It is true that foreign companies grapple with higher operation costs in China, as the government has phased out of a series of favorable policies exclusively designed for them 30 years ago. But that only levels the playing field with domestic peers. It is unrealistic for one to expect others' favor would persist for good without sound reasons.
China remains open and welcome foreign investment and trade, but in a different way which emphasizes on cooperation in the upper reaches of the food chain, other than low-added value ties.
All of these should not be interpreted as less opening and less friendly policies, but should be a more advanced and more effective means.
Admittedly, China has room to open up further and to lessen the government's grip on parts of the economy, but that could hardly be the evidence that China has suffered a setback in opening up and reform, which would run against WTO norms of cultivating open, liberalized, and transparent economies, and is also a denial of China's development path over the past three decades.
Ten years ago China worried about being squeezed off by the coming foreign competitors. Ten years on, fears have gone. It has accumulated more resources and become more confident in confronting tougher tests.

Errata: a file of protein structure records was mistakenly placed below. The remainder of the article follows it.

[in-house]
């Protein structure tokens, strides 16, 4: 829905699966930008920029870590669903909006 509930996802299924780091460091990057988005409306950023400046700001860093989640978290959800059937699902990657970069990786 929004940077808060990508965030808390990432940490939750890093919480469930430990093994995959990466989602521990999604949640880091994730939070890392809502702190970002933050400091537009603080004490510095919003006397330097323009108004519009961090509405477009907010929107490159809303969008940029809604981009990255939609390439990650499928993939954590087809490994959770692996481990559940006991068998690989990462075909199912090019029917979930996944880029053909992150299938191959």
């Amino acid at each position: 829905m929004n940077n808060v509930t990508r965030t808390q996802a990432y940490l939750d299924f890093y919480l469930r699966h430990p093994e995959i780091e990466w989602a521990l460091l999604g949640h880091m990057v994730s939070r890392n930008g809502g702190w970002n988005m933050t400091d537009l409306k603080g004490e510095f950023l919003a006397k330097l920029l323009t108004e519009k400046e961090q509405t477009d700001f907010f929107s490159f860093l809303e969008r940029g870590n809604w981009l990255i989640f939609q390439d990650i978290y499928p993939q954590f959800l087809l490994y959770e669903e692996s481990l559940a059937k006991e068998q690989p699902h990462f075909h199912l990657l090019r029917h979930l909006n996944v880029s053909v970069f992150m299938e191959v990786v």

Treating China as a benign partner other than an aggressive adversary is a wise and rational mind-set that will lead to further mutual benefits.
China has developed a clear-cut orientation on its way to improve market economy, but its pace and intensity is decided by varied conditions. Opening up does not stand for bottomless concessions given its developing country status, which are spelled out in its WTO commitments. That is part of the game that every player has to respect.
As an old saying goes: more haste, less speed. China has made impressive steps to bring its laws and regulations into line with global rules, however, over-speedy moves could lead to big fluctuations and economic disorders, making the whole environment unfavorable for both domestic peoples and foreign investors amid China's complicated economic and social environment.
Venting anger on issues such as foreign ownership restrictions, incomplete market openings, inadequate protection of intellectual property rights, and even government decision-making schemes, without considering China's improving efforts and its unique historical background and national conditions, would be impetuous and meaningless.
Compared with hundreds of years of market economy practice in Western developed countries, China's brief thirty-year experience is far from rich enough.
As what China implements is the market economy with Chinese characteristics, it suggests two points: China respects the basic elements and rules of a market economy, but it also has the initiatives to map out the details based on its unique conditions.
The ten-year anniversary of WTO accession offers China a fresh start to embrace more opening up within WTO rules and its own capacity.